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Market research of the bottled water in the United States

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  1. Introduction
  2. Changes in the luxury sector
  3. The luxury of exclusive and accessibility
  4. Origin and history - Luxury
    1. History of luxury
    2. Product specifications of Luxury
    3. A perfect product
    4. Attractive packaging
    5. A strategic price
    6. A distribution study
  5. An elitist voluntary communication
  6. The causes of this change include the following - democratization of the sector
    1. The financial causes
    2. The sociological causes
    3. The causes related to innovation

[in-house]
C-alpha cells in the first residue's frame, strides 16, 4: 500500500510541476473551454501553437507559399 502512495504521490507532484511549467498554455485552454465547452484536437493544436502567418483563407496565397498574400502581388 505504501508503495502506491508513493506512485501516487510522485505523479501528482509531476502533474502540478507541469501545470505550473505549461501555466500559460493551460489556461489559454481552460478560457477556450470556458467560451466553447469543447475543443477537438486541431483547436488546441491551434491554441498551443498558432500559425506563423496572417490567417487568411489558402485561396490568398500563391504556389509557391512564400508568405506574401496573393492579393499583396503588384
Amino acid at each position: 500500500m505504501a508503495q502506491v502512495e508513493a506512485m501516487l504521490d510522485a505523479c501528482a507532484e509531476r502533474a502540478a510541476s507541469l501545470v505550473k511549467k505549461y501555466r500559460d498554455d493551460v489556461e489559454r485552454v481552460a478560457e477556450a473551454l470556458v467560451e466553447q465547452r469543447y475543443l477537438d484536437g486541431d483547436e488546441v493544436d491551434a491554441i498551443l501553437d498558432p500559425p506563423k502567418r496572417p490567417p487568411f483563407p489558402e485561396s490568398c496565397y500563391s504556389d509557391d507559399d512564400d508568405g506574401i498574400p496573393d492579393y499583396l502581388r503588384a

7. The paradoxes through the 4Ps
    1. Price Paradox
    2. Product Paradox
    3. Paradox of distribution
    4. communication paradox
  8. Luxury in the 21st Century
  9. The exclusive luxury of the People
  10. The new luxury
  11. Focus on the brand
    1. Presentation
    2. All attributes
    3. All benefits
    4. The set of values
    5. A culture
    6. A personality
    7. A user profile
  12. The luxury brand
  13. The dangers
    1. The first danger comes from consumer products
    2. The second danger comes from the proximity between the management of luxury and the mass distribution
    3. The third and last danger for the overexposure and trivialization of luxury
  14. The evolution of marketing strategies of luxury
  15. Tools
    1. The extension of the range, the variation
    2. The line extension, diversification
    3. From co-branding to masstige
    4. The accessorization of luxury
  16. Marketing Mix
    1. The product
    2. The price
    3. Distribution
    4. Communication
  17. Internet and luxury
  18. Investing networks of influence
    1. internet: luxury and affinity
  19. Consumer expectations